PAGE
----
With a reputation as one of Europe’s most romantic cities and world-famous for its system of 150 interconnecting canals, Venice, Italy, sprawls across 117 small islands in northeast Italy along the Adriatic Sea.
The city boasts a rich history, though the exact beginnings of Venice are unclear. The prevailing belief is that it was founded in AD 422 when the Romans fled the Goths and other barbarians. Venice was a major sea power during the Middle Ages, as well as a staging area for the Crusades. It served as an important center of commerce trading silk, rice and spices between the 13th and 17th centuries. Venice was an art center, even developing its own tradition of painting called the Venetian School from the 14th to 18th centuries.
Today the economy is based on tourism and industry, and Venice is well-known for its Murano glass and lace production. Their reputation for world class art continues in modern times as Venice is home to the world’s oldest film festival, the Venice Film Festival – in existence since 1932. It’s still a popular location of films, novels and other artistic endeavors.
With a population around 270,000, Venice today is comprised mostly of Roman Catholics and many of its famous tourist attractions include churches and palaces. One of the most famous is St. Mark’s Basilica, a magnificent church that is covered by 40,000 square feet of mosaics. Doge’s Palace is the former home of Venice’s early rulers called Doges. The Grand Canal, 2 miles long, is the major water-traffic canal and a popular tourist destination. Venice hosts a festival known as Carnevale each year about 40 days before Lent. The party is filled with lavish parades, extravagant costumes, ornamental masks and much debauchery. St. Mark’s Square (Piazzo San Marco) is a big tourist spot as well.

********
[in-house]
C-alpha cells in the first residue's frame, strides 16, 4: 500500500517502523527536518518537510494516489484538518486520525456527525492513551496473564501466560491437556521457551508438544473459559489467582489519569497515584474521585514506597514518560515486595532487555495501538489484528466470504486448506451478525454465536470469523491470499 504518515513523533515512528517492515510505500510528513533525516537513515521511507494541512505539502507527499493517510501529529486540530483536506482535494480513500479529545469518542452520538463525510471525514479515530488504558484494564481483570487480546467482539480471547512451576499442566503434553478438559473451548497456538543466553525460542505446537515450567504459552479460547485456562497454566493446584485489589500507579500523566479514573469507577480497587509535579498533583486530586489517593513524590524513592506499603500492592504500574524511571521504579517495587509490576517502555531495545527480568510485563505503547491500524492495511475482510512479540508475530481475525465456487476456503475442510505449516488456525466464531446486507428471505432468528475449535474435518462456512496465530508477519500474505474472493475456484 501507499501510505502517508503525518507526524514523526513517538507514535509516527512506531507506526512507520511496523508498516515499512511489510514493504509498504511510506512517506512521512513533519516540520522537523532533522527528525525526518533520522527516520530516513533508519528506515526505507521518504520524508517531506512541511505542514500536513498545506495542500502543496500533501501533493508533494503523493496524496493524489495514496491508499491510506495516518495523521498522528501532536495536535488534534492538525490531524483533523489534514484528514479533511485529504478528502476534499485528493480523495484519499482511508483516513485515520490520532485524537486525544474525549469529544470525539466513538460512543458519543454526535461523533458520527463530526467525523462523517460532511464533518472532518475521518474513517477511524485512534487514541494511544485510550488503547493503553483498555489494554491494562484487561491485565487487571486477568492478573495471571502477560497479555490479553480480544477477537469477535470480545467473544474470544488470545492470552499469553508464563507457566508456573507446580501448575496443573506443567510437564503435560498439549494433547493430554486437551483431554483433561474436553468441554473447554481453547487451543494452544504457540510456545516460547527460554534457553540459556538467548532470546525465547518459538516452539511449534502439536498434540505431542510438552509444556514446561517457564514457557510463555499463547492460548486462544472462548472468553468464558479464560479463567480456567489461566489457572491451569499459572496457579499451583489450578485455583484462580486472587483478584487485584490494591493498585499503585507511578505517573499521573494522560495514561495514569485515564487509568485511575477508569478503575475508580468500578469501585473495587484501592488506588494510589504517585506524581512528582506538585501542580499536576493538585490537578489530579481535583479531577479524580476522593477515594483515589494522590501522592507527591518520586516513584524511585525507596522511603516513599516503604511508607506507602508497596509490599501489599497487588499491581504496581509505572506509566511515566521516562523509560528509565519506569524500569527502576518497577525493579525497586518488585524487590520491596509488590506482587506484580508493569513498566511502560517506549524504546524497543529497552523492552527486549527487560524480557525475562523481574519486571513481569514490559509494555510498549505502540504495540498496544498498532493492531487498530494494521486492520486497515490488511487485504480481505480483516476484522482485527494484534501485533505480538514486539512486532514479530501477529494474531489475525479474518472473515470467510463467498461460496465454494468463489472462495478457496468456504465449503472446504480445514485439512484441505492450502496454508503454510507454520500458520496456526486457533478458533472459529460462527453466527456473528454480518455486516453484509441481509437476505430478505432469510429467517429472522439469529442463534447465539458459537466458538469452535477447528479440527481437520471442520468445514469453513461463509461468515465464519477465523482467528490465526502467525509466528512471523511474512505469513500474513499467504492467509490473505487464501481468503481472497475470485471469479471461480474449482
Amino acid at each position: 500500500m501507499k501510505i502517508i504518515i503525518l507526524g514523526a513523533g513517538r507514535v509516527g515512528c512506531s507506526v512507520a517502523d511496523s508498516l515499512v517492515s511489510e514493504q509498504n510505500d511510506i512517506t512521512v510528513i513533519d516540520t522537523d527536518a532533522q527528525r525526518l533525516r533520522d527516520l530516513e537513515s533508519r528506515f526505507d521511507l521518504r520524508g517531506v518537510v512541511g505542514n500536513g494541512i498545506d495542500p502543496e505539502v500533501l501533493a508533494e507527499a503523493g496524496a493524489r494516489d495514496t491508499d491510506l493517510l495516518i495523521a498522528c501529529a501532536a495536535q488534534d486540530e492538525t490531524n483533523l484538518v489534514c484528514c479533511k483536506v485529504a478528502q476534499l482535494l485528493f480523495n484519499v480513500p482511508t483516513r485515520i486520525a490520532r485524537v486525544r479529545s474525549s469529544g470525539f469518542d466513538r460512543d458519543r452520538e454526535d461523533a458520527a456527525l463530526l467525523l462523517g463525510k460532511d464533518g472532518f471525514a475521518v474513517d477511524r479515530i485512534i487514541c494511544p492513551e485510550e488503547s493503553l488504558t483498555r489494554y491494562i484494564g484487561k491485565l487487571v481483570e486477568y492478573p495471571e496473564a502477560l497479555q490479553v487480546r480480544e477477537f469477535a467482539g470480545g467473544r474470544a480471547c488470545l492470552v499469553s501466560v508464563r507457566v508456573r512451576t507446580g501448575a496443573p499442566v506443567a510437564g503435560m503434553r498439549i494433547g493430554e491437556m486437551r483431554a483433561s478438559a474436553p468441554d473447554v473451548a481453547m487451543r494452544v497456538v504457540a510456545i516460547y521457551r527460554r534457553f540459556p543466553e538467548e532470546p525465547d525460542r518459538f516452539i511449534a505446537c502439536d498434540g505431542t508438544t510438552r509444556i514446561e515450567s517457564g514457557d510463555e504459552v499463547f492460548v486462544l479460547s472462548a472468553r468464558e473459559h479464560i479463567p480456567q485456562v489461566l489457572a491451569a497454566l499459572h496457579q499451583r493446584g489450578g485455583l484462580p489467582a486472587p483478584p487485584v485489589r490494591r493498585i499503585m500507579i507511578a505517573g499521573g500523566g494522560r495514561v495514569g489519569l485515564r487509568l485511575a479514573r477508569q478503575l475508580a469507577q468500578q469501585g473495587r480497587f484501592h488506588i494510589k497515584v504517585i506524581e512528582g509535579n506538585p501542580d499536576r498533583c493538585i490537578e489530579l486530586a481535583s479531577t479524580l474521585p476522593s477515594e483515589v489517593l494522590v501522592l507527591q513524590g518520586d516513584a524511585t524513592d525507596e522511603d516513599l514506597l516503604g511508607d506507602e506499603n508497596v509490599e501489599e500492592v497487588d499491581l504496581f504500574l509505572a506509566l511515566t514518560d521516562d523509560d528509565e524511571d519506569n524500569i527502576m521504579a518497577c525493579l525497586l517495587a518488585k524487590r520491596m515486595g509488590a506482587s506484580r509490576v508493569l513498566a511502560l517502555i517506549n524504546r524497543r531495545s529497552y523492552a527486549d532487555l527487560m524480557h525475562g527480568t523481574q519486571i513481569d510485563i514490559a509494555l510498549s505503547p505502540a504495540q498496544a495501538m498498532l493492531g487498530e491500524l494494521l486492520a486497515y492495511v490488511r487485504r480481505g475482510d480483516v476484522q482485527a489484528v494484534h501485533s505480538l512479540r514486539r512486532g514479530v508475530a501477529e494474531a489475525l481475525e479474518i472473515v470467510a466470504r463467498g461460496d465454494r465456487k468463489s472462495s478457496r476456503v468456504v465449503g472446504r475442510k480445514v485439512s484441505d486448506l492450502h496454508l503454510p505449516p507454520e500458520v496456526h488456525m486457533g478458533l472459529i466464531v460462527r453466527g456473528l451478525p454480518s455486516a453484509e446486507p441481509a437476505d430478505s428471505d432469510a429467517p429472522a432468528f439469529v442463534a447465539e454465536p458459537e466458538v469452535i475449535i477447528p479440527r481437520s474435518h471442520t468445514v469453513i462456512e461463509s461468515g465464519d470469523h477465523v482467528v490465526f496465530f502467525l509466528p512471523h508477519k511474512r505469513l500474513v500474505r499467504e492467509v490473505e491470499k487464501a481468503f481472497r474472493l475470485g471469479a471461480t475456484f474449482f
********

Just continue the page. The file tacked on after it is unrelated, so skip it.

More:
Venice is the largest car-free area in Europe. Most transportation is by foot or by water. The gondola is the traditional Venetian mode of transportation, but is used mostly by tourists today. Waterbuses (vaporetti) are more common and better priced; water taxis are another more expensive option.
Venice is made up of 6 sections and enjoys a humid subtropical climate with very warm, humid summers and cool winters. It’s known for its seafood, polenta and rice. Approximately 50,000 tourists a day visit Venice, Italy.
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